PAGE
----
So, as we know, Tesla has now invested $1.5 billion into bitcoin and there are a lot of different opinions about that. In fact it’s an entirely new discussion because never before has a company trying to transition the world to sustainable energy embraced an experimental technology whose side effects are so contrary to its mission.
In this article, we start out by quickly defining what cryptocurrency is and then we will dive deeply into various aspects of bitcoin, including comparisons of the power usage to different countries and comparisons of bitcoin to the world’s current financial system.
We will be answering questions on matters like: how much electricity bitcoin uses and why its operation requires so much power. We will talk about cryptocurrency basics; blockchain; bitcoin development & hard forks; miners; the deflationary nature of crypto; its issue with volatility; the issue of government and taxation; altcoins like dogecoin; “Proof of Stake;” etherium 2.0; and then in the end, we will see if we can justify Tesla’s investment in bitcoin.
Full disclosure: The following is not investment advice by any means, and we do not offer investment advice here on CleanTechnica. Also, I do not currently own any ethereum, “bitcoin SV,” or dogecoin, but I do have plans to make investments in those cryptocurrencies in the near future. I do own approximately 0.00088236 bitcoin (~$50) but have no plans to sell or buy BTC in the near future.
Bitcoin is a digital encrypted currency that eliminates all middlemen in transactions and works in a way that makes it all completely anonymous, secure, and unhackable (theoretically, that is). It is often advertised that trust is built into the system, but marketing aside, it simply means that no one has to trust anyone and that feature comes at great cost.
The cryptocurrency was created in January 2009 by Satoshi Nakamoto. Or at least that is the pseudonym he/she used. Nobody knows who he/she is, something that is both good and bad. Some have even speculated that it might be Elon Musk, something he has denied that is also not very logical if you look through his history of comments on this matter. There are more fitting candidates, but really, no one knows who he/she is or if that person is still alive today.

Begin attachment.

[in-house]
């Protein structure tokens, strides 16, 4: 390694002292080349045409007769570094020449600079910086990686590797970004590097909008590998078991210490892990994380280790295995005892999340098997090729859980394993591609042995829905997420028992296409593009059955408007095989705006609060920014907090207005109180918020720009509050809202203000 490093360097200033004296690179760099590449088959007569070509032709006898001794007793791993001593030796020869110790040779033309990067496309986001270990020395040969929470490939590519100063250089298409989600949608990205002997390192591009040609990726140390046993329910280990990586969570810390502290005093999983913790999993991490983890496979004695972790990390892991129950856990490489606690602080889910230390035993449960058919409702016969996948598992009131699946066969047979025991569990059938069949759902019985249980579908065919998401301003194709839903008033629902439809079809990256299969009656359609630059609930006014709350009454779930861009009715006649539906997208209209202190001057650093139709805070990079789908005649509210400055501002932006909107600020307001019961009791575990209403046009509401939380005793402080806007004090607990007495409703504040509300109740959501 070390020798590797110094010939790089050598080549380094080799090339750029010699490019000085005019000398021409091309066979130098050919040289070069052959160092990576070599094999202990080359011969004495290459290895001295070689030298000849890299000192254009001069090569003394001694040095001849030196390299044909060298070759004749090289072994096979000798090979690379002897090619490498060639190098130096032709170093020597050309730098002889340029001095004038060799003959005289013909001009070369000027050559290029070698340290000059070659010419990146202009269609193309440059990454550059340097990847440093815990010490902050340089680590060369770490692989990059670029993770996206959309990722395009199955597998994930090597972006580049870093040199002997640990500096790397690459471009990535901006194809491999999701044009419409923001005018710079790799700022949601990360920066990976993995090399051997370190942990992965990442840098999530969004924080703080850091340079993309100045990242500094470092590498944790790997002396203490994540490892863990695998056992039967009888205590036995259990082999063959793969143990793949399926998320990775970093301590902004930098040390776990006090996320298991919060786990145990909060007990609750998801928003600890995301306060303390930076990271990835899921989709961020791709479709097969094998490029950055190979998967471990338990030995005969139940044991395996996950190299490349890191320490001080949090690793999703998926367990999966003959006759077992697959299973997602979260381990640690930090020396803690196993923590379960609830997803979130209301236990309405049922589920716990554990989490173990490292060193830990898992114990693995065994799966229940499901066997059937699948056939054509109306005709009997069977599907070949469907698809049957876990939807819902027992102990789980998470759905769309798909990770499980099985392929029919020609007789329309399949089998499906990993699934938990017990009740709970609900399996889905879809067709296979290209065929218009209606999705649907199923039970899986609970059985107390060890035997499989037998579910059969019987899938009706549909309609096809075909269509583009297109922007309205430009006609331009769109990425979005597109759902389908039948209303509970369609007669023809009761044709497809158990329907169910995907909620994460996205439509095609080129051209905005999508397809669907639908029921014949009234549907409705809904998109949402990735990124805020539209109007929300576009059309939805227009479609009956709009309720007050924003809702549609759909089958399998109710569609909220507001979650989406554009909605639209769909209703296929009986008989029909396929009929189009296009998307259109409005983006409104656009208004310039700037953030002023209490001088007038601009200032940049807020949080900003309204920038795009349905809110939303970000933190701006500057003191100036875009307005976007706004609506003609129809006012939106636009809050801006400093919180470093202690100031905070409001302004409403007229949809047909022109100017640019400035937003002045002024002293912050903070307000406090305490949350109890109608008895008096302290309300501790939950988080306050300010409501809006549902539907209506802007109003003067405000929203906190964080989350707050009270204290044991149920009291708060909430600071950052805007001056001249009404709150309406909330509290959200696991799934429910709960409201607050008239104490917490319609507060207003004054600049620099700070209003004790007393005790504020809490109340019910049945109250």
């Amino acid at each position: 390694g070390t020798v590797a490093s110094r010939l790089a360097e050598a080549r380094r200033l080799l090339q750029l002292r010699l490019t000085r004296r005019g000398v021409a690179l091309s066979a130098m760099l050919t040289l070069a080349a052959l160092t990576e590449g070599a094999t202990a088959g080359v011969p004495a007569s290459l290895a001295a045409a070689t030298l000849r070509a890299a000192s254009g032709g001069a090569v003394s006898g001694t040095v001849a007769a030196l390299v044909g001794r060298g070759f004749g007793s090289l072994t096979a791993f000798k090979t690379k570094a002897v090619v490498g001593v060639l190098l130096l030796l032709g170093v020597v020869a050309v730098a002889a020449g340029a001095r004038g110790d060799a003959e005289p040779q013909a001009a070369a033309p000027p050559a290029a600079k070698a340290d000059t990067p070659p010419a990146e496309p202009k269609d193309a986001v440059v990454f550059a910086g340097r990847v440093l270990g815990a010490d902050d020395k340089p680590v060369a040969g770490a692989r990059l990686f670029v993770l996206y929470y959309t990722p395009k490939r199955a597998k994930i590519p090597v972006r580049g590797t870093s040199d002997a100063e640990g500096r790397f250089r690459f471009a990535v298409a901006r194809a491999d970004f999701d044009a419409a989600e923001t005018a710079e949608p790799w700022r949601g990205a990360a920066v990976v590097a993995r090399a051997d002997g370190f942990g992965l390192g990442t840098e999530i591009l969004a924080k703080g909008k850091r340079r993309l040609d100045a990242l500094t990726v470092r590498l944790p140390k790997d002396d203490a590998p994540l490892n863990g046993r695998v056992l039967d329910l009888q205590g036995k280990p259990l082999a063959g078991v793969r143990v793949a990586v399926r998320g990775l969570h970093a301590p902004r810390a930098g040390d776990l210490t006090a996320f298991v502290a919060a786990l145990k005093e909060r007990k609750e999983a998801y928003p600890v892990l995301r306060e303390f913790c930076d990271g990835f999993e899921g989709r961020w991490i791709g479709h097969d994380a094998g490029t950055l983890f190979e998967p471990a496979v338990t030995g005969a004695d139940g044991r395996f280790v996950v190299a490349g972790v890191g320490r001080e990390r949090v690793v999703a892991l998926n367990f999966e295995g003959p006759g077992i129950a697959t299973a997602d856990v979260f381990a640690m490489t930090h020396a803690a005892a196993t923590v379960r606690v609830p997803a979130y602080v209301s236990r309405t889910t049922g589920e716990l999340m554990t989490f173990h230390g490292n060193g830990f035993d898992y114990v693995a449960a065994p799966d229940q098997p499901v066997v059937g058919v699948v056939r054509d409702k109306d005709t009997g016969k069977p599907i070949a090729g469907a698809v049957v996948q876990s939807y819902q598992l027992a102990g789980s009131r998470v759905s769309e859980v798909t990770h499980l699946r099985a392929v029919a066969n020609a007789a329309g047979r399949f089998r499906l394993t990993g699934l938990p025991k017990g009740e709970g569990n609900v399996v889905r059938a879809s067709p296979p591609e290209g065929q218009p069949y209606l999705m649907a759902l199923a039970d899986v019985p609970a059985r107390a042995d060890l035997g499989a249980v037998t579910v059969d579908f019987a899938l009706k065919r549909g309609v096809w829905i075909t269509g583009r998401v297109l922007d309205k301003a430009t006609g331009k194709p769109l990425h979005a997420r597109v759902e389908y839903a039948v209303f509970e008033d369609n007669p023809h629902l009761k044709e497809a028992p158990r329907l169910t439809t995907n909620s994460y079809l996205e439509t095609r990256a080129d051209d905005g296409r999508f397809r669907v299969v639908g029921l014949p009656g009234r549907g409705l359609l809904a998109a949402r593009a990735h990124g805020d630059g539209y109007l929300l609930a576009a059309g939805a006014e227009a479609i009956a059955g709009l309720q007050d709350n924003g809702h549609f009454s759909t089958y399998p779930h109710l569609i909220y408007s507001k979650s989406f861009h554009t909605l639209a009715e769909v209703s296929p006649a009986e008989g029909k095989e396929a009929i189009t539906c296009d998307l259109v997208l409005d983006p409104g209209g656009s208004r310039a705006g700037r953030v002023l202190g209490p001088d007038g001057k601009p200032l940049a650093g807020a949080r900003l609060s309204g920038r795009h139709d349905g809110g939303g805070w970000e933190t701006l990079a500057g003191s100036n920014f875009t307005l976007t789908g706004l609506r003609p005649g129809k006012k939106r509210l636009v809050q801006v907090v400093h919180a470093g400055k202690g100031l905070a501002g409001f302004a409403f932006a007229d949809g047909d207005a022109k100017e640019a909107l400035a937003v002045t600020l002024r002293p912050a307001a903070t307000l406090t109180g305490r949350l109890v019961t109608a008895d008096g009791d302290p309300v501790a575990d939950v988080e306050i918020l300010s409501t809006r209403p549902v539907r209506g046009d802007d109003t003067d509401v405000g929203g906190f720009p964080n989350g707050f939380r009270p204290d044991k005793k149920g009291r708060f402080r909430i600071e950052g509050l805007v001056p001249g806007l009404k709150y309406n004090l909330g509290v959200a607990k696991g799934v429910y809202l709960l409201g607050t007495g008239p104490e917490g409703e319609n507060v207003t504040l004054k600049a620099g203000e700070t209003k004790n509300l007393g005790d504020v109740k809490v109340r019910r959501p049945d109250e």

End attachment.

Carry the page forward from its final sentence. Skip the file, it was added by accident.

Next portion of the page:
The cryptocurrency is managed by, well, everyone and no one — whoever wants to. It’s complicated, and we’ll return to all of that later on. The promise of bitcoin is great, but its many side effects have thus far curtailed widespread adoption. Nonetheless, improvements to a different crypto might soon change the world.
How Bitcoin Works
As was mentioned previously, the way a cryptocurrency like bitcoin works is by keeping a ledger of all the transactions. But its not a piece of paper, or a database like the bank has, all that data is encrypted and then everyone gets a copy. Everyone who has a copy doesn’t know that Zach used bitcoin to pay for an Impossible Burger at a local restaurant — they just know that something happened. If one of the computers that has a copy of the public ledger starts to claim (in encrypted form) that Zach actually bought 6 Impossible Burgers (revealing more detail than is supposed to be revealed), then everyone else in the network will start yelling at that computer, perhaps telling it that Zach is not a monster of gluttony, and then kick the bad computer out of the network. The encrypted code simply wouldn’t match. [Editor’s note: This is not a real-world example. I did not do this. Though, I may well be a monster of gluttony. —Zach]
When Zach made the original transaction, it became part of a metaphorical mountain of transactions that need to be mined. Mining is the process in which the data is processed, encrypted, and added to the ledger. This task isn’t easy and doesn’t happen on Zach’s smartphone. A very powerful computer needs to do it, and that miner gets paid for doing all that hard work. The first miner to stumble onto the correct answer gets both a reward in the form or new bitcoin (like newly mined gold) as well as a very small transaction fee.
The ledger keeps becoming longer and longer, and harder to validate, meaning we need stronger computers. Also, a miner’s salary gets cut in half every four years. So, in 2010, a laptop could have mined a bitcoin. Now however, you basically need a small data center to mine even a single bitcoin. If we don’t scale the processing power of…
Read More: Everything About Bitcoin